22 April 2007 - Constitutions
A frequent complaint among human rights activists is that Israel does not have a constitution, only a set of Basic Laws establishing the fundamental rules and institutions of the state. A country does not need to have a constitution to uphold human rights—there have been many that have violated human rights despite having a constitution—but having one might make those rights more enforceable.
At a deeper level the debate about an Israeli constitution forces Israel to decide certain questions about the identity of the state that it has preferred to leave unanswered. These include: whether Israel is to be a Jewish state, or a state of all its citizens; whether and to what extent religion will be separated from the state; what rights and protections will be guaranteed to the Arab minority, and so on.
In addition, there are a number of other political questions that a constitution would have to answer, such as: the extent of judicial power to review legislation, the role of the military in society, and so on. Past attempts to write a constitution have failed, and recent attempts have also stalled. However, several proposals have established the basic outlines of a what an Israeli constitution would look like.
The Knesset Constitution, Law, and Justice Committee presented a draft constitution—really a collage of proposals—in February 2006. The draft includes detailed (and contradictory) suggestions about the structure of government, as well as an extensive set of rights, including socioeconomic rights. Nothing much has happened since the draft was presented; it seems to have been overtaken by events.
A number of civil society groups have undertaken constitution-writing projects of their own, such as the Israel Democracy Institute (whose proposals, unfortunately, are still only available in Hebrew, and while I am pretty fluent it takes me a while to get through the technical terms). One group that has published a constitution in English is Adalah, the legal center for Arab rights in Israel.
The constitution proposed by Adalah is actually quite rudimentary, more a sort of outline of what a constitution might look like. The most developed section is the preamble, which does not begin with Israel’s identity as a state but with the Universal Declaration of Human Rights and a list of Palestinian grievances against Israel. More thought seems to have been put into this than the rest of the document.
The rights in the Adalah constitution also seem more like a list of demands. There is an extensive Bill of Rights that is largely adopted from the South African Constitution, including its largely unenforceable socioeconomic rights. There is also a section on the restitution of property that would allow claimants to take back land that was confiscated before Israel existed, under laws of the British Mandate.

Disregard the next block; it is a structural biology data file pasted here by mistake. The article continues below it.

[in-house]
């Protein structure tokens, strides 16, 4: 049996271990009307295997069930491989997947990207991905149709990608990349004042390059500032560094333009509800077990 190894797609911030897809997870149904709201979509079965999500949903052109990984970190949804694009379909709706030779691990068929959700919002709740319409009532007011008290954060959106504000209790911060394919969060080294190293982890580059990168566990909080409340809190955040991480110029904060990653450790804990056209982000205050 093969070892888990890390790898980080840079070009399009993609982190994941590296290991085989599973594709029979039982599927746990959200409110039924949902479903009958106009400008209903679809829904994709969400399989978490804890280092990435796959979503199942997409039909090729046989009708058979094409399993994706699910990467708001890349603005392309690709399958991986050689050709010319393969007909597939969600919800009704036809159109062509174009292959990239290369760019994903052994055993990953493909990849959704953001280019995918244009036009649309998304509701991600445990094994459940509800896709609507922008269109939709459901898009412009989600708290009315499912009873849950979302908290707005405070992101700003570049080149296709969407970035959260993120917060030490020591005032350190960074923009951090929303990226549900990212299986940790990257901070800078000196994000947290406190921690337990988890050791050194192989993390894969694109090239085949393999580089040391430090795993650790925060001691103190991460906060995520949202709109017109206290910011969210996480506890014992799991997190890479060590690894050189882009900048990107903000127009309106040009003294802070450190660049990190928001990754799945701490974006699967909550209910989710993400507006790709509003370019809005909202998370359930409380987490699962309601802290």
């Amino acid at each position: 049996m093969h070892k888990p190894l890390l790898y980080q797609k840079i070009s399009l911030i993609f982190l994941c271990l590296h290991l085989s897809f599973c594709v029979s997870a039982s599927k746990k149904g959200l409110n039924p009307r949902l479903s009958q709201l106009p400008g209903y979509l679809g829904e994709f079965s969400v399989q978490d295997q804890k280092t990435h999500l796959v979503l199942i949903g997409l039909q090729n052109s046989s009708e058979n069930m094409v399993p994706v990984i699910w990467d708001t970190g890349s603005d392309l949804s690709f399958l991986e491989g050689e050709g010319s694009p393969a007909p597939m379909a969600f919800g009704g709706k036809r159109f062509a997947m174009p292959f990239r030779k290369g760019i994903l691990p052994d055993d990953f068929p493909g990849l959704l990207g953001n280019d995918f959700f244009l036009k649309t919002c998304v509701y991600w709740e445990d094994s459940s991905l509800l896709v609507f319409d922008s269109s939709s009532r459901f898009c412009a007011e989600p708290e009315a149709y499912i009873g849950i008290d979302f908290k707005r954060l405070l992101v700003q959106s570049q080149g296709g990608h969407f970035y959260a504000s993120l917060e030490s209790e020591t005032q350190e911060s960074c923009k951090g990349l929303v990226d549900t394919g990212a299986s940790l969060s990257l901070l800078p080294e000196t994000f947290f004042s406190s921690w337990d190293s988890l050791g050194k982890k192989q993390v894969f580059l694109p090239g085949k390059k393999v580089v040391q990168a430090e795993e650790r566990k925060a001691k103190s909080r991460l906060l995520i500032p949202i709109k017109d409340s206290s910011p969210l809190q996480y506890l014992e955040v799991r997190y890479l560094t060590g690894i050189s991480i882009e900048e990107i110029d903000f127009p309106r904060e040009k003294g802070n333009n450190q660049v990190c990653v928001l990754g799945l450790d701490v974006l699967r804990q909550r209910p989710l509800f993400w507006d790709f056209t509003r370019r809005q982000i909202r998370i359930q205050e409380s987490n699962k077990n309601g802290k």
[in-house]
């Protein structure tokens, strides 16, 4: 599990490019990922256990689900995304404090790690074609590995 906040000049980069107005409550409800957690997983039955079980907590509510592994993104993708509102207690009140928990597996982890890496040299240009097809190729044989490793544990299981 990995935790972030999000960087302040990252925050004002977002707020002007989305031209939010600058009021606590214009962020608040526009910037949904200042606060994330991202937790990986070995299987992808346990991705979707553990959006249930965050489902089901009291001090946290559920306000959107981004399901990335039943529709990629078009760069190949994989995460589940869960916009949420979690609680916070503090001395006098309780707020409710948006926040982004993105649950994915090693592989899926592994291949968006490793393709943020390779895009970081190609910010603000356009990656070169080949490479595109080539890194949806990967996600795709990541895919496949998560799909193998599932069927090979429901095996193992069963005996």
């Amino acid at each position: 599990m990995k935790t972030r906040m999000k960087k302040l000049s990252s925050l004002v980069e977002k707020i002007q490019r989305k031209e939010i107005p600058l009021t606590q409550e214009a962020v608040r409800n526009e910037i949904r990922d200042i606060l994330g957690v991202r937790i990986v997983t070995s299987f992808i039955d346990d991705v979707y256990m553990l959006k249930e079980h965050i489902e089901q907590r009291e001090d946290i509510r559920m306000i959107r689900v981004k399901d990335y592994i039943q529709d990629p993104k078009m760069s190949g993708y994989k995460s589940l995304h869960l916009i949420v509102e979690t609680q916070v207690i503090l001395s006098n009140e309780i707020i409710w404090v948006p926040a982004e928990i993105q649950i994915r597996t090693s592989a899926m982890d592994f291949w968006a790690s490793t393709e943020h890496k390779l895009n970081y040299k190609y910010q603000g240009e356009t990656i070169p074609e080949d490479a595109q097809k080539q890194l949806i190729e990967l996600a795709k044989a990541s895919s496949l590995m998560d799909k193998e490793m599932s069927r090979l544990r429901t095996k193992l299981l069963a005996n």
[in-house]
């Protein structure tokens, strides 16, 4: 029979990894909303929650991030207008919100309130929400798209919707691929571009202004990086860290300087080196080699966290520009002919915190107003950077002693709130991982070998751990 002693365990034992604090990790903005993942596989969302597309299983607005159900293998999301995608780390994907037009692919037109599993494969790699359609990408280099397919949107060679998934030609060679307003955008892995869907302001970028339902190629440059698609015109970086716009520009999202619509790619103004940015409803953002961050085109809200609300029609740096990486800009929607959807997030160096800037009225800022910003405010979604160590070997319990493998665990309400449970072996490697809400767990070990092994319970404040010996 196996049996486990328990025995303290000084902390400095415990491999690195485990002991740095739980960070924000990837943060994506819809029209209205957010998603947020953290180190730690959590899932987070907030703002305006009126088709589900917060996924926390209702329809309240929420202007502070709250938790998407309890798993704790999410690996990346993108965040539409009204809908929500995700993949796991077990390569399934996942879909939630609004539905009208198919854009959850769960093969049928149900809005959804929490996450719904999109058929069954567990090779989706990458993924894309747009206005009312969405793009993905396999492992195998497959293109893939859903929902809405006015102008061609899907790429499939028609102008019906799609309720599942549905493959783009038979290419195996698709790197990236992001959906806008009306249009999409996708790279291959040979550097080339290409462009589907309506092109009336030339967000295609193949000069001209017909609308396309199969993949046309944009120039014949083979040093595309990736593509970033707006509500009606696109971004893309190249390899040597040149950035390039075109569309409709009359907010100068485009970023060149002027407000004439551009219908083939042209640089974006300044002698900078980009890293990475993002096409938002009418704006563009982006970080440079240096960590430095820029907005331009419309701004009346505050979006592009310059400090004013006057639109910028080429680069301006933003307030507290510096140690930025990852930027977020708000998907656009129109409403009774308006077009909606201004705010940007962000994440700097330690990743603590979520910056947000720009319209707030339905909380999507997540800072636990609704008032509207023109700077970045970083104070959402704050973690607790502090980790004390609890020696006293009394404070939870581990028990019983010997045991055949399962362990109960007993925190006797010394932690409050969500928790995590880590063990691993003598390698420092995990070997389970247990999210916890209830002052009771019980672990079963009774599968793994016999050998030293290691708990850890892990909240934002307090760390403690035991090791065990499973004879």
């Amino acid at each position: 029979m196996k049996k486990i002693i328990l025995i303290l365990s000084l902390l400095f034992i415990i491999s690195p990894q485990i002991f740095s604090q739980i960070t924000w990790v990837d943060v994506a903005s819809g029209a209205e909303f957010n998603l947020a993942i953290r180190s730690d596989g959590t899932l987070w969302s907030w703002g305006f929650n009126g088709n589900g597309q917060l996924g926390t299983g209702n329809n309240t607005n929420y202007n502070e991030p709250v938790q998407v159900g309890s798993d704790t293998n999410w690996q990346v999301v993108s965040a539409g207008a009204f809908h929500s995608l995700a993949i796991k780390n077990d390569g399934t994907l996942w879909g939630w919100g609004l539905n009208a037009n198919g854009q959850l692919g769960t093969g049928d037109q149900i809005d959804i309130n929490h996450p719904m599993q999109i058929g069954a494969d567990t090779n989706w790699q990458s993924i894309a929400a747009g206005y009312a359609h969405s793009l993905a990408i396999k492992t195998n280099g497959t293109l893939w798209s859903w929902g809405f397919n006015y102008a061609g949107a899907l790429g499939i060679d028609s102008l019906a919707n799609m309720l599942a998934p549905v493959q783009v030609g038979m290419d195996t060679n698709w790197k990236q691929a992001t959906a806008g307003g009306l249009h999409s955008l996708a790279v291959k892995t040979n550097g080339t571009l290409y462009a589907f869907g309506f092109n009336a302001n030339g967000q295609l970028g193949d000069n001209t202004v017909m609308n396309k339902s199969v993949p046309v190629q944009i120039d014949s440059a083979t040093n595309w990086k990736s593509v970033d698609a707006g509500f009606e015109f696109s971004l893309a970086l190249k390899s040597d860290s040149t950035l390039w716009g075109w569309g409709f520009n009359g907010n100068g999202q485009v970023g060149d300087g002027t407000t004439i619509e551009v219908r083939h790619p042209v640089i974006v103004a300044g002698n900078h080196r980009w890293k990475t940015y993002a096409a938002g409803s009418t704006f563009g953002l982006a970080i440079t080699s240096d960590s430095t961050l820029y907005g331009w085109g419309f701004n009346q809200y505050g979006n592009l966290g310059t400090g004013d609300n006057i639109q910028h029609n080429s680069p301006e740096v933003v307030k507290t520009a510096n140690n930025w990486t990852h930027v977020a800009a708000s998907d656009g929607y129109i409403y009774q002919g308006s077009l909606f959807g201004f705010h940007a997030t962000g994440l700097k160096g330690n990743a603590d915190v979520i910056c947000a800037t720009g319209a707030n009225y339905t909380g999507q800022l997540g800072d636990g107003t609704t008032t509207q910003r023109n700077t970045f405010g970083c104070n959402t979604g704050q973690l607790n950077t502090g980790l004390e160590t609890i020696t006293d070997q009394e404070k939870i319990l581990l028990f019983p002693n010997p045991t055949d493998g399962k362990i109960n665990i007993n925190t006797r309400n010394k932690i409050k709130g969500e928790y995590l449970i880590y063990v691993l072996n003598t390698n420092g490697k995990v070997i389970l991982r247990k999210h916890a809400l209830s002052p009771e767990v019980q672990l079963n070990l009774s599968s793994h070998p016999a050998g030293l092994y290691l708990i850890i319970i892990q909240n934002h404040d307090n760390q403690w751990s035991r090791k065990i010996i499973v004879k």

Some sections are really so simple that they seem rather trite. The section on the judiciary, for example, merely states that the judiciary “has the power to adjudicate, including the power to annul laws which are in contradiction of the Constitution.” This does not address the controversy over the separation of powers which is a hot topic in Israel, with the Knesset trying to tame the Supreme Court’s jurisdiction.
A section on decision-making aims to give the Arab minority power a kind of veto power over Knesset legislation, provided that seventy-five percent of the members of parties defined as Arab parties oppose it. On issues of language, culture and identity, Arab parties will have half the seats on a committee that reviews all such legislation. This would be a kind of “political affirmative action” for Arab parties.
The really surprising thing is that after all these proposals, the Adalah constitution stipulates in a “Miscellaneous” section that the constitution may be amended by a two-thirds majority, which means the Arab parties would lose their veto anyway. Adalah suggests that revising the veto power of Arab parties should require an eighty percent majority, but even this would seem to leave those parties vulnerable.
Another odd proposal is that Israel should be a bilingual state—i.e. Arabic and Hebrew. This sounds at first like a welcome nod to multiculturalism, except that Israel already has three official languages: Arabic, Hebrew and English. Suggesting that Israel become a bilingual state is effectively the same as suggesting that it get rid of English—that it become less multicultural, in fact, than it currently is.
Overall, the Adalah constitution seems somewhat sterile. It presents Arab grievances with a certain pathos, but lacks the sense of aspiration that is present in most real constitutions. Perhaps that is because it is an opening proposal and not the product of intense negotiations. But Adalah seems somewhat agnostic about Israeli nationhood to begin with; perhaps that is why the text is so passionless.
Emerging Israeli constitutional law is really quite fascinating, and something I would really like to learn more about. I once visited the Israeli Supreme Court building in Jerusalem, which as an extensive international law library because the court has to draw on many international precedents, lacking a constitution of its own to refer to. Perhaps I’ll be able to study this topic more in the months ahead.